1844), and Abiilard and Heloise (1834, 3rd ed.
La Nouvelle Heloise appeared in the same year (1760), and it was immensely popular.
Julie, ou La Nouvelle Heloise, is a novel written in letters describing the loves of a man of low position and a girl of rank, her subsequent marriage to a respectable freethinker of her own station, the mental agonies of her lover, and the partial appeasing of the distresses of the lovers by the influence of noble sentiment and the good offices of a philanthropic Englishman.
The Contrat social was obviously anti-monarchic; the Nouvelle Heloise was said to be immoral; the sentimental deism of the "Profession du vicaire Savoyard" in Emile irritated equally the philosophe party and the church.
Rousseau, who was jealously sparing of his praises, addressed to him, in his Nouvelle Heloise, a fine panegyric; and when a stranger flatteringly told Voltaire he had come to see a great man, the philosopher asked him if he had seen Abauzit.
There lived at that time, within the precincts of Notre-Dame, under the care of her uncle, the canon Fulbert, a young girl named Heloise, of noble extraction, and born about 1101.
Thereupon Heloise found herself pregnant, and was carried off by her lover to Brittany, where she gave birth to a son.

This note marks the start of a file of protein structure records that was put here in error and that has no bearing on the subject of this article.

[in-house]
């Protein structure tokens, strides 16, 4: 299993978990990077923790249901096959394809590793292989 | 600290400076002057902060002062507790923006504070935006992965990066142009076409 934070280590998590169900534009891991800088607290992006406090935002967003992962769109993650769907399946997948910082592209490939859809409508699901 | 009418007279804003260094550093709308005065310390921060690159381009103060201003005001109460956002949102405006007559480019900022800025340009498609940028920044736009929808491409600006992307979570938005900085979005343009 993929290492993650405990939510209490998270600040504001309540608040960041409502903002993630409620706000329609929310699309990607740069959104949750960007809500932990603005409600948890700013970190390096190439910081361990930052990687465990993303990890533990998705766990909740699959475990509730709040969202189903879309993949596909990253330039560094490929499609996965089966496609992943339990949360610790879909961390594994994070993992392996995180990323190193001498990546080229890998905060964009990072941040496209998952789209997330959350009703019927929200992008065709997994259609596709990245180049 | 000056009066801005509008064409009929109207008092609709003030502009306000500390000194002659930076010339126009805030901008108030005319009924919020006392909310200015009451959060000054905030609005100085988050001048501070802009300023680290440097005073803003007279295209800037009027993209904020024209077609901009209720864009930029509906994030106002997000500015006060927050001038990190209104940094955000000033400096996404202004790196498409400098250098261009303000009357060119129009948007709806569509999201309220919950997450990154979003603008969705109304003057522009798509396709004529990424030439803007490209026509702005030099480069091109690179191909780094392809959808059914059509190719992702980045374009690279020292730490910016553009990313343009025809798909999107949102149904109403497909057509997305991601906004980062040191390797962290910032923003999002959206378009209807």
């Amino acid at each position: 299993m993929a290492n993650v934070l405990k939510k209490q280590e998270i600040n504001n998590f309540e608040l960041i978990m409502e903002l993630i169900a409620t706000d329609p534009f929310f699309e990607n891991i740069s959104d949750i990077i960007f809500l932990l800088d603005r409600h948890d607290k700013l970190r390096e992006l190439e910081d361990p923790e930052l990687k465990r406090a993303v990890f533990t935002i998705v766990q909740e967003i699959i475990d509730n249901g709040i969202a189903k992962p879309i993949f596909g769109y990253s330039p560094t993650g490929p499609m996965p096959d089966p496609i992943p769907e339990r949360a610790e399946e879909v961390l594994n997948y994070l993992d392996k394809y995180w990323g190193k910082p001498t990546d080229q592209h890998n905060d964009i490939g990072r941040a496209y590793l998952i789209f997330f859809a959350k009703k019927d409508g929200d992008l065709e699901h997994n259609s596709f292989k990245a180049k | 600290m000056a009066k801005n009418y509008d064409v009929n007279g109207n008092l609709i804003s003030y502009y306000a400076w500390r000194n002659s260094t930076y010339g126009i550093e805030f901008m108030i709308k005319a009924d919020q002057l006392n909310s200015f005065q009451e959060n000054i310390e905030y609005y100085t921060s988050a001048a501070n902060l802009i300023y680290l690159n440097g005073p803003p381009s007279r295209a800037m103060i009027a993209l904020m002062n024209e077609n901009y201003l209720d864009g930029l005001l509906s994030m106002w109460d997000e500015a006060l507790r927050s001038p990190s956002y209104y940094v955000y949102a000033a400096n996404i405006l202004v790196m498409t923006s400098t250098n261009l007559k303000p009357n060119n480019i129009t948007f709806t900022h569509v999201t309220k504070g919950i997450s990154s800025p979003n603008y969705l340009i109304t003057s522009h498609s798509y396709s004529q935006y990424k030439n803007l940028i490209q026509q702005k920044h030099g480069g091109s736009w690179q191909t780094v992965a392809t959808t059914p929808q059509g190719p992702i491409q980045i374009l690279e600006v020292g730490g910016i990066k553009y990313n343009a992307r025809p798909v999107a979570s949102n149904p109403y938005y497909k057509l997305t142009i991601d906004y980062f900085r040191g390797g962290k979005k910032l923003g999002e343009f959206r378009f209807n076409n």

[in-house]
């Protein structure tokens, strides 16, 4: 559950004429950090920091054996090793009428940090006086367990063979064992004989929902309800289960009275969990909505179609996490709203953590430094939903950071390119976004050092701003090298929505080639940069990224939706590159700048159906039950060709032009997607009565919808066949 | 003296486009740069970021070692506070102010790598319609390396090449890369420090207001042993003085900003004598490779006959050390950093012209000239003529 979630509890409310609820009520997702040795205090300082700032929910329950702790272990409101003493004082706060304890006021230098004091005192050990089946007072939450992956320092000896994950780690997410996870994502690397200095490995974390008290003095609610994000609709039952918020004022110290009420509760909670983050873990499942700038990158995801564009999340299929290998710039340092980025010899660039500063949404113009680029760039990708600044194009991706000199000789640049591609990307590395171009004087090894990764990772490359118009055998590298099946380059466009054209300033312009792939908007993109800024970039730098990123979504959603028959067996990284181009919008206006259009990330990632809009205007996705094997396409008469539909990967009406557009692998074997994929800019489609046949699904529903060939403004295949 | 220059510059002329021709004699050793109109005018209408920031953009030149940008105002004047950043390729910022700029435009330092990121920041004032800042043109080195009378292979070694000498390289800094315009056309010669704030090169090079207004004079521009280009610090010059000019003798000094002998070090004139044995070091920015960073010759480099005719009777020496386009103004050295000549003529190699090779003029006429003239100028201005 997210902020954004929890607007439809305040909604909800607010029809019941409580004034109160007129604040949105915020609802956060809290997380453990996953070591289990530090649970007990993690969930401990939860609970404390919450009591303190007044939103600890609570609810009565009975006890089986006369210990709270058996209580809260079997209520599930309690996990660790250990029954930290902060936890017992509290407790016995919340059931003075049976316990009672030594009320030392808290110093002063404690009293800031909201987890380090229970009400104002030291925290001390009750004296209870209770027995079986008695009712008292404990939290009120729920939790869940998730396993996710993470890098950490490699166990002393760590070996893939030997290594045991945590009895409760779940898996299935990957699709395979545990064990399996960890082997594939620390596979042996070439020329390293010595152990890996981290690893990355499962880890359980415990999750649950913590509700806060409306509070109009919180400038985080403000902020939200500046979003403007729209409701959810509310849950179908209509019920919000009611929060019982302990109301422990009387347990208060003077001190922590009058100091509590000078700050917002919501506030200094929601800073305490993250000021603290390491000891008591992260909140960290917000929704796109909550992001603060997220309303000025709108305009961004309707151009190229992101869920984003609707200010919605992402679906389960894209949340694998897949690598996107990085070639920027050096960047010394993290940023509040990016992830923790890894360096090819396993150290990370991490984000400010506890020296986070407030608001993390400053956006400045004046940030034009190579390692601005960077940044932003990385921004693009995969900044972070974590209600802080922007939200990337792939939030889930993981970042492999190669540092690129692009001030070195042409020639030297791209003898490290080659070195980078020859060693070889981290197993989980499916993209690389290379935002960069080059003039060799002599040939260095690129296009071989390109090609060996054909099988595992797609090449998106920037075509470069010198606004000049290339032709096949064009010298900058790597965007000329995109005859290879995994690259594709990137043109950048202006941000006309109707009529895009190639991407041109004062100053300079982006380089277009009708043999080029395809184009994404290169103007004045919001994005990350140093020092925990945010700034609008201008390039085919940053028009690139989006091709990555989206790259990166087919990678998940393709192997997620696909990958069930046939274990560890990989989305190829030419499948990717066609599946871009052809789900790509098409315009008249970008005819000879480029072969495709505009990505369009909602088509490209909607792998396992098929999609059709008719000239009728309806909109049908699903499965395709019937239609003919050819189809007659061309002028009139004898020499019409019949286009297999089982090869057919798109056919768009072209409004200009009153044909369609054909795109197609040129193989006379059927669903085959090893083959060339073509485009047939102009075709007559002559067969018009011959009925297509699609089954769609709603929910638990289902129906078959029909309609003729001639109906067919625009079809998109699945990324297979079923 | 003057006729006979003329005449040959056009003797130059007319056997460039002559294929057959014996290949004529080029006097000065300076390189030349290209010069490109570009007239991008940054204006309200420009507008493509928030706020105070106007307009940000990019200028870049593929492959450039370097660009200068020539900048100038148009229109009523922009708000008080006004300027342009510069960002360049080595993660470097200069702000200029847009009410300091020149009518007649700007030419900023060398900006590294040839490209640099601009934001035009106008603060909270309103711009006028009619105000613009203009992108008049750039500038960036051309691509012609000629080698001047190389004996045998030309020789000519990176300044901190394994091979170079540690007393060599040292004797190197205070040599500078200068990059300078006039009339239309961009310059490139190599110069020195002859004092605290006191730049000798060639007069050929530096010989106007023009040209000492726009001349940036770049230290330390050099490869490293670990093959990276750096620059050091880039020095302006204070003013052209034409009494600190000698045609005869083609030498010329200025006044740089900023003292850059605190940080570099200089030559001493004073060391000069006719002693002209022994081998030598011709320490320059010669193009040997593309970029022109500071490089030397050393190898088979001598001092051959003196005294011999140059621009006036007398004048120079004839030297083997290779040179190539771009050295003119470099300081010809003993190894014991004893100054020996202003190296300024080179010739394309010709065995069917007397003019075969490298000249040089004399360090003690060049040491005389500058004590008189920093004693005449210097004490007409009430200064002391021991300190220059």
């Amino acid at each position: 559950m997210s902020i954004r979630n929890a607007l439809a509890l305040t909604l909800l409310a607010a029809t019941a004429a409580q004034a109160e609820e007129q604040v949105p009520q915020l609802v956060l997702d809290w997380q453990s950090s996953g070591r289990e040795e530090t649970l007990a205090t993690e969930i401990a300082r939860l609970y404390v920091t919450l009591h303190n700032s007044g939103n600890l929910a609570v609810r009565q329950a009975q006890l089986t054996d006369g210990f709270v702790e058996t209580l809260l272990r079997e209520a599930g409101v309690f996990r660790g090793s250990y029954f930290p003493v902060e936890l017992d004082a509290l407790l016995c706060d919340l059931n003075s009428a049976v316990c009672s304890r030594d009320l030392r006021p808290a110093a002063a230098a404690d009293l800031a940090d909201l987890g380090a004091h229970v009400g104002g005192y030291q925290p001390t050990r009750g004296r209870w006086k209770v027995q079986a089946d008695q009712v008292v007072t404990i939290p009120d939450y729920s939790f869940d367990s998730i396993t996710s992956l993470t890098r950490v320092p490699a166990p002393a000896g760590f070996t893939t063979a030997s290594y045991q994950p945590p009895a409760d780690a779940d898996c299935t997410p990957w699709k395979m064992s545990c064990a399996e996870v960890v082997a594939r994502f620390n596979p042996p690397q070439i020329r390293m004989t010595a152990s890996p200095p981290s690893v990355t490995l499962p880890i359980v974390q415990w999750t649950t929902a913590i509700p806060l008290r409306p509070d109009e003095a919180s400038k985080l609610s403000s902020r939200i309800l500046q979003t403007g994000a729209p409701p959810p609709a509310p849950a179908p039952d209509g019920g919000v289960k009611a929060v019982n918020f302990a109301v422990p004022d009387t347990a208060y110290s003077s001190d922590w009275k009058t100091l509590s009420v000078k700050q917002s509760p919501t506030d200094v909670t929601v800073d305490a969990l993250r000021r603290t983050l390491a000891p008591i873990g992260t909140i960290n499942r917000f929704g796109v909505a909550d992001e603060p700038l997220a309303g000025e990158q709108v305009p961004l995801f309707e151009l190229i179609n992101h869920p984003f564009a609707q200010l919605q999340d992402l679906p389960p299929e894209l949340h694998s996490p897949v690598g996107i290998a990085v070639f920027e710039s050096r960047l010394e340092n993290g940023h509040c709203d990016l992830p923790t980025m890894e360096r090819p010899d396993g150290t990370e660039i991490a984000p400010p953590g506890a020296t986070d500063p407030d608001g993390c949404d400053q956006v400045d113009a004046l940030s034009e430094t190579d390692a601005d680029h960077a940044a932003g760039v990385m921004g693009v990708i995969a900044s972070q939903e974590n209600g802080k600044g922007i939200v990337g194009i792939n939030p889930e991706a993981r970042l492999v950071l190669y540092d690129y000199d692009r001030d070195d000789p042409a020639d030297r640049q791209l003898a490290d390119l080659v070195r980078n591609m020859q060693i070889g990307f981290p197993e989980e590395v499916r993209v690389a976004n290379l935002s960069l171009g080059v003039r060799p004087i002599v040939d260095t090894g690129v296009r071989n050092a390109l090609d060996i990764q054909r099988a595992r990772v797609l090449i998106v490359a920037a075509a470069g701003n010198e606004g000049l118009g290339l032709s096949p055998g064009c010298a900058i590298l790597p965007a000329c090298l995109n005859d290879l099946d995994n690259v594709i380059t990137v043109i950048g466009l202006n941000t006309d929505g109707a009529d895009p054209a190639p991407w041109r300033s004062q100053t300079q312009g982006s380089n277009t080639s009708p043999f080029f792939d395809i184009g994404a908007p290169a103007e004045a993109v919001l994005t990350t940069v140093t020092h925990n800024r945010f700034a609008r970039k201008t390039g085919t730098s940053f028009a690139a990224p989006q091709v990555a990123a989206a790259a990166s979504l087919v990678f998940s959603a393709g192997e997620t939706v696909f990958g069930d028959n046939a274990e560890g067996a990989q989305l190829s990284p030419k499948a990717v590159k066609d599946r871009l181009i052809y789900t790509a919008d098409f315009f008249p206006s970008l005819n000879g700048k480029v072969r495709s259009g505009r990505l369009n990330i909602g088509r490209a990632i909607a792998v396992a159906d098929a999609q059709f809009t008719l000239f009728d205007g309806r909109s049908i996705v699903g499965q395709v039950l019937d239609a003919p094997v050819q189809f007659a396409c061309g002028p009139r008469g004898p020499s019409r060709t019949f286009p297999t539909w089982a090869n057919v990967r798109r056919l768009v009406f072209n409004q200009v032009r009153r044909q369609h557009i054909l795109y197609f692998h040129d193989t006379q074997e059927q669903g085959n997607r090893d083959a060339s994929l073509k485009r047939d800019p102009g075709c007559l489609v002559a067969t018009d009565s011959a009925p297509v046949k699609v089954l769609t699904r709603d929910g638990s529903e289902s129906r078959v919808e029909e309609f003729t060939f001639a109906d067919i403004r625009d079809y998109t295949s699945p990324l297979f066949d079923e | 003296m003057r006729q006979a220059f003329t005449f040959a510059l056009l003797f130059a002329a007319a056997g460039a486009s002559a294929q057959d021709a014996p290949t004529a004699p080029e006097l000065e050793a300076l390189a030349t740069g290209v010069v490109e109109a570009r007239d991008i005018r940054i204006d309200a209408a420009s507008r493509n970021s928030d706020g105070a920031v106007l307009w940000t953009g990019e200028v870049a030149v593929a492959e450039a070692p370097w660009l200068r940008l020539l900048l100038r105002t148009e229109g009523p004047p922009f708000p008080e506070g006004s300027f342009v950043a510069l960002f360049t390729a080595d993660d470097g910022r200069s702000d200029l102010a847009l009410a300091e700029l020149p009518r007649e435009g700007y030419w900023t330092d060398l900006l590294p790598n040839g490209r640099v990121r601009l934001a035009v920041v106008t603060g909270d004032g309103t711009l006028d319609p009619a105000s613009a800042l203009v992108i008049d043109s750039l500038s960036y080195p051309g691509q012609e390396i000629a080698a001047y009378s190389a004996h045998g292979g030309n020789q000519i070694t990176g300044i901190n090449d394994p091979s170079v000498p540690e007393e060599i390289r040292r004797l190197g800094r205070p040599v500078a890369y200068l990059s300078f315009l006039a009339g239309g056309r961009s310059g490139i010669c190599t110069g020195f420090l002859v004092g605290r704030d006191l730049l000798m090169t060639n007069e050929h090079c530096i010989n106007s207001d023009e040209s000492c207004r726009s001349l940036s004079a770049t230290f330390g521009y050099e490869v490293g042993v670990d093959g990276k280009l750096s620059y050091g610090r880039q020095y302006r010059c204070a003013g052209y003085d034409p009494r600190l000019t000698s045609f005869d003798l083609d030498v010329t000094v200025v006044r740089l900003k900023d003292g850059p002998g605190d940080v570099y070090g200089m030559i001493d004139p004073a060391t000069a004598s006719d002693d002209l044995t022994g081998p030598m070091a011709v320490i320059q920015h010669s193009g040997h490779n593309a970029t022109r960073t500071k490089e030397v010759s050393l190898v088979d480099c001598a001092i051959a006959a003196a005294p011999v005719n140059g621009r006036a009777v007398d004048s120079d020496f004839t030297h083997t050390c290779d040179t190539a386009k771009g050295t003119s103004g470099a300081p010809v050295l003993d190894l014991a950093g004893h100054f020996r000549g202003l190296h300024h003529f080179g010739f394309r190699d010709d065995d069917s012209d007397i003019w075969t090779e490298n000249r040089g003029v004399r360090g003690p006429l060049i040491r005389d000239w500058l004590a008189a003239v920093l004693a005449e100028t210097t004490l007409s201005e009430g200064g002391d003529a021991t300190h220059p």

To appease her furious uncle, Abelard now proposed a marriage, under the condition that it should be kept secret, in order not to mar his prospects of advancement in the church; but of marriage, whether public or secret, Heloise would hear nothing.
The secret of the marriage was not kept by Fulbert; and when Heloise, true to her singular purpose, boldly denied it, life was made so unsupportable to her that she sought refuge in the convent of Argenteuil.
Heloise, not yet twenty, consummated her work of self-sacrifice at the call of his jealous love, and took the veil.
All this time Heloise had lived amid universal esteem for her knowledge and character, uttering no word under the doom that had fallen upon her youth; but now, at last, the occasion came for expressing all the pent-up emotions of her soul.
First buried at St Marcel, his remains soon after were carried off in secrecy to the Paraclete, and given over to the loving care of Heloise, who in time came herself to rest beside them (1164).
"From Heloise?" asked the prince with a cold smile that showed his still sound, yellowish teeth.
Here is some sort of Key to the Mysteries that your Heloise has sent you.